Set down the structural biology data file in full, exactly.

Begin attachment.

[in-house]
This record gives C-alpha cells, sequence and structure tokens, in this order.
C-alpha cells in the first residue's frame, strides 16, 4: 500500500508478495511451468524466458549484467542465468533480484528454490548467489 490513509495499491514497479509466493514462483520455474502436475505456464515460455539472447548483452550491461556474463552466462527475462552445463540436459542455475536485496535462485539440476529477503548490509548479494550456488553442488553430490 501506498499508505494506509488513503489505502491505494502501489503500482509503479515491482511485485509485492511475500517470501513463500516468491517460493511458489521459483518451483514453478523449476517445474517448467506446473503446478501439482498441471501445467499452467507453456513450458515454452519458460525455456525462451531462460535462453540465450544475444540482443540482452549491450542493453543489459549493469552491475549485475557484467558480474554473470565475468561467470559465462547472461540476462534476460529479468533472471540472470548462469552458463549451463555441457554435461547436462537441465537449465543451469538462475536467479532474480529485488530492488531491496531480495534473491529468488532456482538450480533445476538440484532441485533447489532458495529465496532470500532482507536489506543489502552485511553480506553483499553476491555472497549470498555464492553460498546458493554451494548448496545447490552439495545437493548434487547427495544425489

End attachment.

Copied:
[in-house]
This record gives C-alpha cells, sequence and structure tokens, in this order.
C-alpha cells in the first residue's frame, strides 16, 4: 500500500508478495511451468524466458549484467542465468533480484528454490548467489 490513509495499491514497479509466493514462483520455474502436475505456464515460455539472447548483452550491461556474463552466462527475462552445463540436459542455475536485496535462485539440476529477503548490509548479494550456488553442488553430490 501506498499508505494506509488513503489505502491505494502501489503500482509503479515491482511485485509485492511475500517470501513463500516468491517460493511458489521459483518451483514453478523449476517445474517448467506446473503446478501439482498441471501445467499452467507453456513450458515454452519458460525455456525462451531462460535462453540465450544475444540482443540482452549491450542493453543489459549493469552491475549485475557484467558480474554473470565475468561467470559465462547472461540476462534476460529479468533472471540472470548462469552458463549451463555441457554435461547436462537441465537449465543451469538462475536467479532474480529485488530492488531491496531480495534473491529468488532456482538450480533445476538440484532441485533447489532458495529465496532470500532482507536489506543489502552485511553480506553483499553476491555472497549470498555464492553460498546458493554451494548448496545447490552439495545437493548434487547427495544425489